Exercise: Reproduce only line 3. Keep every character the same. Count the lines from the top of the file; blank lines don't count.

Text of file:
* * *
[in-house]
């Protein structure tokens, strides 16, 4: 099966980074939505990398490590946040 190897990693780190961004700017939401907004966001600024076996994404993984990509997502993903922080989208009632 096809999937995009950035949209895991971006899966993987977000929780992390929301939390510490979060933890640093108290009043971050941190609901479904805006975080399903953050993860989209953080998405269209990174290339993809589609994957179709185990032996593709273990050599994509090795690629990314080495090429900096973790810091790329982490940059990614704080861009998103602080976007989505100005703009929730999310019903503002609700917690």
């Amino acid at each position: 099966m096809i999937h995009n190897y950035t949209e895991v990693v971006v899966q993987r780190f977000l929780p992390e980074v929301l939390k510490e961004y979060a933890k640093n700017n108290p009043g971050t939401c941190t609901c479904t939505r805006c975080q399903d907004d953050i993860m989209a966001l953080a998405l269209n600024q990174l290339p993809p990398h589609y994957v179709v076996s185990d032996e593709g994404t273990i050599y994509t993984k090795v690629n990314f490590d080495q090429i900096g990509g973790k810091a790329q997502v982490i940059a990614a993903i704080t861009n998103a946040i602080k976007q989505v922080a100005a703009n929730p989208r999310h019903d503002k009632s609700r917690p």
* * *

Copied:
């Amino acid at each position: 099966m096809i999937h995009n190897y950035t949209e895991v990693v971006v899966q993987r780190f977000l929780p992390e980074v929301l939390k510490e961004y979060a933890k640093n700017n108290p009043g971050t939401c941190t609901c479904t939505r805006c975080q399903d907004d953050i993860m989209a966001l953080a998405l269209n600024q990174l290339p993809p990398h589609y994957v179709v076996s185990d032996e593709g994404t273990i050599y994509t993984k090795v690629n990314f490590d080495q090429i900096g990509g973790k810091a790329q997502v982490i940059a990614a993903i704080t861009n998103a946040i602080k976007q989505v922080a100005a703009n929730p989208r999310h019903d503002k009632s609700r917690p």